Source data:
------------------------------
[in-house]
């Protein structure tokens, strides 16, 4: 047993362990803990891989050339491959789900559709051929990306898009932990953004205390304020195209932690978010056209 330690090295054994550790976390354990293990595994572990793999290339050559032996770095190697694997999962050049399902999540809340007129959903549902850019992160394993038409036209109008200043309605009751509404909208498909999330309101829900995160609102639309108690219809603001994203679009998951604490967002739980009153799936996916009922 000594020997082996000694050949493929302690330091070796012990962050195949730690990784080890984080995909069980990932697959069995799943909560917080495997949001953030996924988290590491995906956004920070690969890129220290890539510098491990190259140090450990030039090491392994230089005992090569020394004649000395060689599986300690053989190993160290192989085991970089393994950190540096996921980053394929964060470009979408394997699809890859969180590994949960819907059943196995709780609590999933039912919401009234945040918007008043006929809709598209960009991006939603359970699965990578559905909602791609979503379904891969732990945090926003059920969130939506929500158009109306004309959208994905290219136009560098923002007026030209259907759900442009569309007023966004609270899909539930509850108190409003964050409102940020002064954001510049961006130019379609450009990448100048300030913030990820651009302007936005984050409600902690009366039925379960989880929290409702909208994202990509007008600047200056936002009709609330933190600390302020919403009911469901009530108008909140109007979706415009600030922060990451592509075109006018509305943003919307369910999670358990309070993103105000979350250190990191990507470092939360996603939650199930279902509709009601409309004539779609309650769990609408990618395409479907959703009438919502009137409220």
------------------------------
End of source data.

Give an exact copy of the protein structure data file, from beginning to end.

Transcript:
[in-house]
């Protein structure tokens, strides 16, 4: 047993362990803990891989050339491959789900559709051929990306898009932990953004205390304020195209932690978010056209 330690090295054994550790976390354990293990595994572990793999290339050559032996770095190697694997999962050049399902999540809340007129959903549902850019992160394993038409036209109008200043309605009751509404909208498909999330309101829900995160609102639309108690219809603001994203679009998951604490967002739980009153799936996916009922 000594020997082996000694050949493929302690330091070796012990962050195949730690990784080890984080995909069980990932697959069995799943909560917080495997949001953030996924988290590491995906956004920070690969890129220290890539510098491990190259140090450990030039090491392994230089005992090569020394004649000395060689599986300690053989190993160290192989085991970089393994950190540096996921980053394929964060470009979408394997699809890859969180590994949960819907059943196995709780609590999933039912919401009234945040918007008043006929809709598209960009991006939603359970699965990578559905909602791609979503379904891969732990945090926003059920969130939506929500158009109306004309959208994905290219136009560098923002007026030209259907759900442009569309007023966004609270899909539930509850108190409003964050409102940020002064954001510049961006130019379609450009990448100048300030913030990820651009302007936005984050409600902690009366039925379960989880929290409702909208994202990509007008600047200056936002009709609330933190600390302020919403009911469901009530108008909140109007979706415009600030922060990451592509075109006018509305943003919307369910999670358990309070993103105000979350250190990191990507470092939360996603939650199930279902509709009601409309004539779609309650769990609408990618395409479907959703009438919502009137409220």